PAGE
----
This book contains some of the selected papers presented in the National Conference on Social Integration and Communal Harmony organized by the Kerala Sociological Society from 1st to 3rd December 2006 at Sree Narayana College, Thiruvananthapuram.

Prof. N.R. Madhava Menon in his paper Constitutionalism and Management of Diversity in Multi-cultural Societies deals with the significance of Indian Constitution to manage various problems in a multi-cultural society. He points out that secularism is a basic feature of the constitution which cannot be changed even by parliament. There is no state religion and the state is prohibited against discrimination on the basis of religion. He believes that for multi-culturalism can survive and communal harmony can prevail only when we ensure equality of status among people and equal opportunity for everyone as conceived in the Constitution of India. In the second part of the paper, the author focuses his attention on the concept of social integration. He notices that the constitutional strategy to promote fraternity is helpful to attain social integration. In this context the author recommends a Uniform Civil Code for the entire nation. However, political parties do not support this view because no political party is ready to talk about it, because of the vested interests involved especially because of the vote bank politics.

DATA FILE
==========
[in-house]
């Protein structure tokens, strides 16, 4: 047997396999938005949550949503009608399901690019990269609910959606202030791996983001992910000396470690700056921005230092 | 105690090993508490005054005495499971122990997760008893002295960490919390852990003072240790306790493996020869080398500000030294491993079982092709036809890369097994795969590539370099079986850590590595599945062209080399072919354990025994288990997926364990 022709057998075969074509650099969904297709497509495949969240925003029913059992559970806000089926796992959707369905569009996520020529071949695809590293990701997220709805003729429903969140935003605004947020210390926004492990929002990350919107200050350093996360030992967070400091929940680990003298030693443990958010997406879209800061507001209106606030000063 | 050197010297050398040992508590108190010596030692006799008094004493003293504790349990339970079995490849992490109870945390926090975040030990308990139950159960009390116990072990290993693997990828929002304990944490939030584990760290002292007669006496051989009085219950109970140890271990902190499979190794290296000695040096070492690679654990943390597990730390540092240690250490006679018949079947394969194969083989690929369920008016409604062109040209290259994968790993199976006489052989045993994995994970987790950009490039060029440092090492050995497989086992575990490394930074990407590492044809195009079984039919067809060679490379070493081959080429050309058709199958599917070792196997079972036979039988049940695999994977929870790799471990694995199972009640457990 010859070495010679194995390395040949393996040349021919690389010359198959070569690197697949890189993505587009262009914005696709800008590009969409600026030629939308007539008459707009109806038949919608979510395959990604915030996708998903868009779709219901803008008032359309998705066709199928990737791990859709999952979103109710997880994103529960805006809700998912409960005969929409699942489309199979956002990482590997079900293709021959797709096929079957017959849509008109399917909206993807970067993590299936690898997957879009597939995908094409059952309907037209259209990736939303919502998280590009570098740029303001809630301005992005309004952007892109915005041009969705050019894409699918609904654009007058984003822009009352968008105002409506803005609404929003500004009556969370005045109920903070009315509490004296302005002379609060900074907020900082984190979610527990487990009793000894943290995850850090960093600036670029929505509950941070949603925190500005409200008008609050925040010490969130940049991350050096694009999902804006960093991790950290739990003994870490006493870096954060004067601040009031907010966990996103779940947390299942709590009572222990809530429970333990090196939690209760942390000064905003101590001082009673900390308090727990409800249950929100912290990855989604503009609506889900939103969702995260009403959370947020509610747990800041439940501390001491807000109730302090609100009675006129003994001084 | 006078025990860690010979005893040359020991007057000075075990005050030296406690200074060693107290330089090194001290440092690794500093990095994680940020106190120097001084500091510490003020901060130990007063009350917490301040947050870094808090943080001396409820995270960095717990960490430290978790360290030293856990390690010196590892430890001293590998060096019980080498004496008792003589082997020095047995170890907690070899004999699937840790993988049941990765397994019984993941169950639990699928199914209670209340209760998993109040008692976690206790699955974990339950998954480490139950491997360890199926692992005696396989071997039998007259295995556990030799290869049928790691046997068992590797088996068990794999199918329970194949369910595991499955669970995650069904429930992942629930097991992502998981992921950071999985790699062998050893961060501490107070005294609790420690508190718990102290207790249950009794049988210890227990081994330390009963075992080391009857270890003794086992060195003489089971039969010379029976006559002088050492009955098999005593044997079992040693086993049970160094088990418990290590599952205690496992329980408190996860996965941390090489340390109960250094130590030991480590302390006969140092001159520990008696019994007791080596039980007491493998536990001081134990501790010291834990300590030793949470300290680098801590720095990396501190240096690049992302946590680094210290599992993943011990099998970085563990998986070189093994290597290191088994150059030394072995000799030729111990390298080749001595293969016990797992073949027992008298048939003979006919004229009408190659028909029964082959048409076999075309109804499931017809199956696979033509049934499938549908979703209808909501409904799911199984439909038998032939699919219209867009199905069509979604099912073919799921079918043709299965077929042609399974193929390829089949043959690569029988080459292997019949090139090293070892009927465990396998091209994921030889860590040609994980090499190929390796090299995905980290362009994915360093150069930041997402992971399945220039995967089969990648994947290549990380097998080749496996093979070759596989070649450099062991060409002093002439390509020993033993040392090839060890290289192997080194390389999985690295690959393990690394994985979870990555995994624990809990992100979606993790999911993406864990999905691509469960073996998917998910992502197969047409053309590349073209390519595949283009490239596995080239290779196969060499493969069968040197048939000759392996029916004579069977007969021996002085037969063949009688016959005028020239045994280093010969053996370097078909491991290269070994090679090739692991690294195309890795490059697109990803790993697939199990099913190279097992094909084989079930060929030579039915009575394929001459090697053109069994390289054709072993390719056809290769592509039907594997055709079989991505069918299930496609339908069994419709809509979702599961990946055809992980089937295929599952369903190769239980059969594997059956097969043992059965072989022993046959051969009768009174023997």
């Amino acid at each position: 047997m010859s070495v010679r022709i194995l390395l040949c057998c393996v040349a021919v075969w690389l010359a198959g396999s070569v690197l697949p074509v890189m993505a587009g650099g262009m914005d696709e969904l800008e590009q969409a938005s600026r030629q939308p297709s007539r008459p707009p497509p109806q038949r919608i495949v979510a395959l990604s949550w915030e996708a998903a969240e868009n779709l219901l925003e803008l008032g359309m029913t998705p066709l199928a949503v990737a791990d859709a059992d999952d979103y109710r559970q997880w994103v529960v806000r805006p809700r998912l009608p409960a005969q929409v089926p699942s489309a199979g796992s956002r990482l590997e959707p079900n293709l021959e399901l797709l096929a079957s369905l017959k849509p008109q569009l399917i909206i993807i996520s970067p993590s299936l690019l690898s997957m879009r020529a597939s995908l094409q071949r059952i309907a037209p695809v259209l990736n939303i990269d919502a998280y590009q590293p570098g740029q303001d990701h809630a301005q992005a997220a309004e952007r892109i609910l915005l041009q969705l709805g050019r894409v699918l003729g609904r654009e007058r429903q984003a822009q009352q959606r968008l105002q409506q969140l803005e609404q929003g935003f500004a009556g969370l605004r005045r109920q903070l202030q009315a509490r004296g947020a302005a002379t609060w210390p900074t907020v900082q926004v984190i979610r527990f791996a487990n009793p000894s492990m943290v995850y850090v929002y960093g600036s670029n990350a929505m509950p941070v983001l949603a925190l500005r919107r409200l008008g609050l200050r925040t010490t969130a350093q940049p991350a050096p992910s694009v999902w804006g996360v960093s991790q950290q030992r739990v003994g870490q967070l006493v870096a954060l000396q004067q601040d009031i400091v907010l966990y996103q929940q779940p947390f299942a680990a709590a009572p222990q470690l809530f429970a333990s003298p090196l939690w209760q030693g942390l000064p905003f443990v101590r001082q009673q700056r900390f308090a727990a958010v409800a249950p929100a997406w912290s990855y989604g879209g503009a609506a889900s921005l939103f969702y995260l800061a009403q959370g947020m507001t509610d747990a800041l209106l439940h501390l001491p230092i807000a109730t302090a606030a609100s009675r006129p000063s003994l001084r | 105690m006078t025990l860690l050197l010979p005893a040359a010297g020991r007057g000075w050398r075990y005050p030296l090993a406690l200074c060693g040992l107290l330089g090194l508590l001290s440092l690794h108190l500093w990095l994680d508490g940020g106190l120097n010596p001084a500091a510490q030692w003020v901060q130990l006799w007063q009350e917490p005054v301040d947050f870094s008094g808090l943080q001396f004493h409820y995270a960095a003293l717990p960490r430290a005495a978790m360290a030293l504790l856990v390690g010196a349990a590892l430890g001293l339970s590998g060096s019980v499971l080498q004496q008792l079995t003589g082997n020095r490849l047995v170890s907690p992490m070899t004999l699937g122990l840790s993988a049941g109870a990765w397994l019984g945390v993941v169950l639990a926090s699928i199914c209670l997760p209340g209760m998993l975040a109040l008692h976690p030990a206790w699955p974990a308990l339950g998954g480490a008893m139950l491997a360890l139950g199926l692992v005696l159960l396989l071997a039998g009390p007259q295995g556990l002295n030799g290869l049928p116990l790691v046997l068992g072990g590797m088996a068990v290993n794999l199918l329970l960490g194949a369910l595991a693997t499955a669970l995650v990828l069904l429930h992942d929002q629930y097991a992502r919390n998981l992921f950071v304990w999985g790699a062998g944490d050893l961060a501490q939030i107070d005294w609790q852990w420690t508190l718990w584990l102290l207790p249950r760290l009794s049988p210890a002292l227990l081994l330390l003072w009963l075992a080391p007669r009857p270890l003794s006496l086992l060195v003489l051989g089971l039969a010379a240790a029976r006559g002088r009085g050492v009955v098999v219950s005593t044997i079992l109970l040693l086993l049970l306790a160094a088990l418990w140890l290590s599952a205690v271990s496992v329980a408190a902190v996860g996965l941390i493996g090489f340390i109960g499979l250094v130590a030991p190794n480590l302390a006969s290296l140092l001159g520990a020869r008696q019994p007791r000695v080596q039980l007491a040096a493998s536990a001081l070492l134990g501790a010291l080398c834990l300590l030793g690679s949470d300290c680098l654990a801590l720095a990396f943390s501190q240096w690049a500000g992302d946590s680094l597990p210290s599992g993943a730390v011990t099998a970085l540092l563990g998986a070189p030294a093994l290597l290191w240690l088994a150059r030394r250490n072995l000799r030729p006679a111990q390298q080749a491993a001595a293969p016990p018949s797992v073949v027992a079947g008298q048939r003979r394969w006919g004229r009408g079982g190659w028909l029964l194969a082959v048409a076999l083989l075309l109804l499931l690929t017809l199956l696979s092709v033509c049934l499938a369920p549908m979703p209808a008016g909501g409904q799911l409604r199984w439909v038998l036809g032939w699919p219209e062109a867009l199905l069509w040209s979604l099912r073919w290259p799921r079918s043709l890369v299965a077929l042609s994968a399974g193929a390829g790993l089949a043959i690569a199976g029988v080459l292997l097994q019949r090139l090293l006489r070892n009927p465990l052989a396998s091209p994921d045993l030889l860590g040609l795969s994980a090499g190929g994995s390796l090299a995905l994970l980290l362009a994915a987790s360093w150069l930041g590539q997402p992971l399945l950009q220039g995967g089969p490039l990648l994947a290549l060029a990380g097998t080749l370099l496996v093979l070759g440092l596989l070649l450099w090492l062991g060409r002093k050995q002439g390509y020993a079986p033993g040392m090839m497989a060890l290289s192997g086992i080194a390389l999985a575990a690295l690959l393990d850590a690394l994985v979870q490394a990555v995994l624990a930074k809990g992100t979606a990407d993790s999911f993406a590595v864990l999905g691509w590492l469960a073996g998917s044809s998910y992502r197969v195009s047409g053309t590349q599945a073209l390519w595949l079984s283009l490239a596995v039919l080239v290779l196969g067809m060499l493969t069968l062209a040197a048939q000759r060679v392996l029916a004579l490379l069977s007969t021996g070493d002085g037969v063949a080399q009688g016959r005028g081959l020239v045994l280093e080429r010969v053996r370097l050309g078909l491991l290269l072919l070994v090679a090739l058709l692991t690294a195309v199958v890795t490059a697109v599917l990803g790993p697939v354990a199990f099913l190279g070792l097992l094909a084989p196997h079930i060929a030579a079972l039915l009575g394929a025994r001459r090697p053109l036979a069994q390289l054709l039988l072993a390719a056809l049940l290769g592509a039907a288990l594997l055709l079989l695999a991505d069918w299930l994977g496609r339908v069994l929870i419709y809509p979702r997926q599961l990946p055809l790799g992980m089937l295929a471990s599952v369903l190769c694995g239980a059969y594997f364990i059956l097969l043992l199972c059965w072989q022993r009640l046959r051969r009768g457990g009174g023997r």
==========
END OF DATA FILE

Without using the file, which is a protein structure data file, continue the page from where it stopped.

In her paper, Social Integration and Communal Harmony, Prof. M. Indukumari presents the multiple factors and contexts that influence social integration and communal harmony. First of all she explains the significance of this theme in the present Indian context. According to her view, the prime concern of any nation aiming at development should be the attainment of social / national integration.

Moreover, she argues that despite some differences at ritual, social and cultural levels among different religions, there is conspicuous commonality at the level of values that promotes communal harmony. The author lists many examples of inter religious co-operation that exist in Kerala for a long period. However, she also points out that this rosy picture of Kerala is changing gradually and this society has started showing symptoms of religious intolerance and communal violence. This paper gives due consideration towards the debate on the need for a Uniform Civil Code for India. Another concern of this paper is to show how communal violence affects the interests of the vulnerable sections like women, religious minorities, tribals, dalits etc. The author expresses confidence that NGOs can play a crucial role in maintaining communal harmony. In the concluding part of the paper she identifies certain strategies to promote communal harmony. On the whole this paper provides a comprehensive picture of social integration and communal harmony in India.